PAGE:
LG: It’s being a working actor, really. Launching this Parenthood show is 10 years from launching Gilmore Girls, you know, and I’d been working for a while before that. And I still can’t believe that I get to do what I want to do in life. I feel amazed that I always knew what I wanted to do, and I actually am doing it.
MLT: What’s your Zen destination?
LG: The beaches of Long Island, which can be really crowded and terrible in the summer, but I grew up out there with my cousins, going there in the wintertime and off-season. I just think it’s one of the most beautiful places.
MLT: If you had an extra hour each day, you would …
LG: Read more. I just used to be such a giant reader. I always used to have a couple books going. There are so many things that I have stacked next to my bed, which my dad always did. I was always like, “Why does my dad have like 10 books next to his bed? Can’t he just read one at a time?” But now I understand. The book I’m reading now is about the oral history of the public theater in New York, and just the politics of it and putting together this nonprofit theater.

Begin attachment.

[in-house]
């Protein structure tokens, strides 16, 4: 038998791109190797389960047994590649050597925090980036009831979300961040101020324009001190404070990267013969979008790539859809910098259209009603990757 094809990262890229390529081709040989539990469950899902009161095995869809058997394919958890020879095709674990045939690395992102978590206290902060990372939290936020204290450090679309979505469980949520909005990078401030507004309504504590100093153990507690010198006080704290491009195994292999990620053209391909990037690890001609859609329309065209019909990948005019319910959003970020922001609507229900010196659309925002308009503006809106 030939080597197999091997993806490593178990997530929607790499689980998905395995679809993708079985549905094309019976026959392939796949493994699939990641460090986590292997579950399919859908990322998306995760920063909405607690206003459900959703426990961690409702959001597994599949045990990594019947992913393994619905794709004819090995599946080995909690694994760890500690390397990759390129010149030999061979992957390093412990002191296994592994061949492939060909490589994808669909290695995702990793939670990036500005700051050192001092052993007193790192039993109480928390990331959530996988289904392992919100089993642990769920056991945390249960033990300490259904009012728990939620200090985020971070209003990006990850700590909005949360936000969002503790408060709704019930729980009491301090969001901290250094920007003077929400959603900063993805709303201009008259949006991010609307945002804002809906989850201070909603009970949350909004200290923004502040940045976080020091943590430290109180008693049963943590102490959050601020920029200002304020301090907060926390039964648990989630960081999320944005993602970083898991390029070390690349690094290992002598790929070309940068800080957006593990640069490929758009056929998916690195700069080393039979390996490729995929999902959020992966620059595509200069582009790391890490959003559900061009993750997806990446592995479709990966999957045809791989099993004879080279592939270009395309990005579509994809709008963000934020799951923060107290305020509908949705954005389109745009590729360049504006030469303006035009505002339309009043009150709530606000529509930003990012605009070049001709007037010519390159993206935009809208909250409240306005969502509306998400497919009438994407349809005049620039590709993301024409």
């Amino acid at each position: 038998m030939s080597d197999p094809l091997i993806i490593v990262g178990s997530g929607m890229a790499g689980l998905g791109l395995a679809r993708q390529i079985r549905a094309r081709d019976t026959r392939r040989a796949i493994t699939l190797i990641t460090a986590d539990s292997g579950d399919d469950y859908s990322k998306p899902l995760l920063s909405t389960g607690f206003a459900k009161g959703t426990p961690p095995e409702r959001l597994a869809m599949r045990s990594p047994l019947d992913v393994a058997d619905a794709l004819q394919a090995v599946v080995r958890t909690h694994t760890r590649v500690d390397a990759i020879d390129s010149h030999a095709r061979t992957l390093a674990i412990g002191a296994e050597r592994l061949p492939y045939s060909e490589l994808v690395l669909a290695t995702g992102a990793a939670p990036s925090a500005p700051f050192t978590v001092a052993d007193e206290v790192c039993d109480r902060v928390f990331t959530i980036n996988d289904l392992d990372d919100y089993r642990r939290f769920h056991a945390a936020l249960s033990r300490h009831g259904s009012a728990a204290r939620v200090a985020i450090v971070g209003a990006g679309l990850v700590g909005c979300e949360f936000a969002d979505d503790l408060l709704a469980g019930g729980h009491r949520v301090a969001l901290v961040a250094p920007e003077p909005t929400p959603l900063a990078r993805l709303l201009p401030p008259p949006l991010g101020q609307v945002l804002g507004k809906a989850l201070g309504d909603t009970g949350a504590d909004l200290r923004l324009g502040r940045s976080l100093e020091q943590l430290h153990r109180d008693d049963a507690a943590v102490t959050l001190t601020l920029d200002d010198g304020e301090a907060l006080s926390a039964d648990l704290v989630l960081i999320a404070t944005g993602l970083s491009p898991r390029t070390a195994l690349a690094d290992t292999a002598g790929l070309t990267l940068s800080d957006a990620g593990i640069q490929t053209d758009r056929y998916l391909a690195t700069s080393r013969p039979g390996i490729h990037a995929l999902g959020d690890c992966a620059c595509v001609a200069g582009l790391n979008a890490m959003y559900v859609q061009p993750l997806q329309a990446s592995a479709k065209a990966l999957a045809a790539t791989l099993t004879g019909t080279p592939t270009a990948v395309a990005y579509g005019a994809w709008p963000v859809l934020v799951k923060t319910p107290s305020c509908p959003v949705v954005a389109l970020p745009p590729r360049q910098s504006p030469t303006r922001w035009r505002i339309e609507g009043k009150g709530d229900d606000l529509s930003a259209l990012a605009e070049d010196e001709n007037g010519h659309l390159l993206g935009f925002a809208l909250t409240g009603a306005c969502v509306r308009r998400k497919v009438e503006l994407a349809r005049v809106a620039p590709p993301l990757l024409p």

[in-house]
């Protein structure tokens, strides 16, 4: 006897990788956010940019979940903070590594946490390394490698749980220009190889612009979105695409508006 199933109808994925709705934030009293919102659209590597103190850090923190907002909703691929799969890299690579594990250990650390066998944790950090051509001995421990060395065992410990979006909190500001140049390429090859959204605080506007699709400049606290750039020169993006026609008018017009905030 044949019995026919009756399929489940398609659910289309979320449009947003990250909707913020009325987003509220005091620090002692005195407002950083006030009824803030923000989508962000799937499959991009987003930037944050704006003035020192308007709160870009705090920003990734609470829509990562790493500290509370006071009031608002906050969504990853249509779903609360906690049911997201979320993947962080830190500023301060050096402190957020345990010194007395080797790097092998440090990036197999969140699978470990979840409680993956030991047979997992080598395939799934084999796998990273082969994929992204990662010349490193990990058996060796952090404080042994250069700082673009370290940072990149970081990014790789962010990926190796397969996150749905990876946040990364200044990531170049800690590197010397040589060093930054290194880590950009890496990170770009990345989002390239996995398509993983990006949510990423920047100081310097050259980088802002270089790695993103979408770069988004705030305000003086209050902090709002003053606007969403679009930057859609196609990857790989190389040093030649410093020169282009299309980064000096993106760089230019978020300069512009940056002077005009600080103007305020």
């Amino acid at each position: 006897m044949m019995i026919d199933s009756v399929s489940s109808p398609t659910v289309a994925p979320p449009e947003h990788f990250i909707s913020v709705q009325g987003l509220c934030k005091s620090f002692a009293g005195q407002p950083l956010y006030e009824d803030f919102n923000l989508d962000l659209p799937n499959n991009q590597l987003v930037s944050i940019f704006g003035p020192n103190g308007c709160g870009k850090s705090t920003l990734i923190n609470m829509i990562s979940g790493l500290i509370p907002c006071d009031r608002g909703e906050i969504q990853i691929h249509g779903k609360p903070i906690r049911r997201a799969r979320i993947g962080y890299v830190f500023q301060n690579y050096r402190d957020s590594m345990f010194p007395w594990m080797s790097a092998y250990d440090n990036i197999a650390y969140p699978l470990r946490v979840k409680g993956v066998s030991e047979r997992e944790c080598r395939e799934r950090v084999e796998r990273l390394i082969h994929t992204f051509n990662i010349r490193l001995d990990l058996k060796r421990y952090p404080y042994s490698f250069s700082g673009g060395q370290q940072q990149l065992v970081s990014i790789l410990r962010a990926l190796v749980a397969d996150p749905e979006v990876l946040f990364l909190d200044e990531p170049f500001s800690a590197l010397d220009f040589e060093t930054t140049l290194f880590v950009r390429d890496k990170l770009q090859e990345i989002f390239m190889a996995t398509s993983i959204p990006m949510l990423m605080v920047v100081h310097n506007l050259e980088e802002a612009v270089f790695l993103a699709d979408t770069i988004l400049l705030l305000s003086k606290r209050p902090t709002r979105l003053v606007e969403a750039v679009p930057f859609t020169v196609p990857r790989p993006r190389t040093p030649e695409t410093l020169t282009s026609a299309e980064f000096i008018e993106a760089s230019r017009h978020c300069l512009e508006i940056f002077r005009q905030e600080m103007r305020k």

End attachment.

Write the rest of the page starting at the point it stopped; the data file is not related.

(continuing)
MLT: What’s one of your pet peeves?
LG: When people talk in either the movies or the theater in the audience. When they speak loudly, that’s upsetting to me. Especially having been on Broadway, where people are like [speaks loudly], “I don’t know, I can’t hear her.” I'm just like, "I can hear you. I can hear you."
MLT: What’s your life view: chance or fate?
LG: I wish there was another choice. I think we have a lot of say in our own fate. I do believe that there are some things that are easier for some people and harder for other people, but I think there’s a lot you can accomplish out of just sheer will.
MLT: What’s a quality you admire most in others?
MLT: How about your No. 1 mantra?
LG: Be thankful. Sometimes I get worried about something or stressed about something, and I’m like, “Just be thankful.” No stress you have is that big of a deal if you can just look at all the blessings you have.